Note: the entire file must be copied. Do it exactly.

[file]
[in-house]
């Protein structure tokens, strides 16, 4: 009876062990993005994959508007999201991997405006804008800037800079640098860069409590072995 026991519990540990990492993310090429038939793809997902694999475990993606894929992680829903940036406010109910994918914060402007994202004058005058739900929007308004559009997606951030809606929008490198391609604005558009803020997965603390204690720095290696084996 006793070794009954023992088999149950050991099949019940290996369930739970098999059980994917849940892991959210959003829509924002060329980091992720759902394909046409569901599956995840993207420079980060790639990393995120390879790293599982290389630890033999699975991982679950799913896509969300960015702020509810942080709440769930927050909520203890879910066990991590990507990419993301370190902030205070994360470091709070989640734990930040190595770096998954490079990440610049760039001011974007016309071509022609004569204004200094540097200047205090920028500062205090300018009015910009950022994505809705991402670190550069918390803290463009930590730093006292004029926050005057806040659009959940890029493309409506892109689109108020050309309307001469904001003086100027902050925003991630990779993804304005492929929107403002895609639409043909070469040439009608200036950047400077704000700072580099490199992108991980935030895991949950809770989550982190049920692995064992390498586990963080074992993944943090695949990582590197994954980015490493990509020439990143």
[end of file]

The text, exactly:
[in-house]
């Protein structure tokens, strides 16, 4: 009876062990993005994959508007999201991997405006804008800037800079640098860069409590072995 026991519990540990990492993310090429038939793809997902694999475990993606894929992680829903940036406010109910994918914060402007994202004058005058739900929007308004559009997606951030809606929008490198391609604005558009803020997965603390204690720095290696084996 006793070794009954023992088999149950050991099949019940290996369930739970098999059980994917849940892991959210959003829509924002060329980091992720759902394909046409569901599956995840993207420079980060790639990393995120390879790293599982290389630890033999699975991982679950799913896509969300960015702020509810942080709440769930927050909520203890879910066990991590990507990419993301370190902030205070994360470091709070989640734990930040190595770096998954490079990440610049760039001011974007016309071509022609004569204004200094540097200047205090920028500062205090300018009015910009950022994505809705991402670190550069918390803290463009930590730093006292004029926050005057806040659009959940890029493309409506892109689109108020050309309307001469904001003086100027902050925003991630990779993804304005492929929107403002895609639409043909070469040439009608200036950047400077704000700072580099490199992108991980935030895991949950809770989550982190049920692995064992390498586990963080074992993944943090695949990582590197994954980015490493990509020439990143």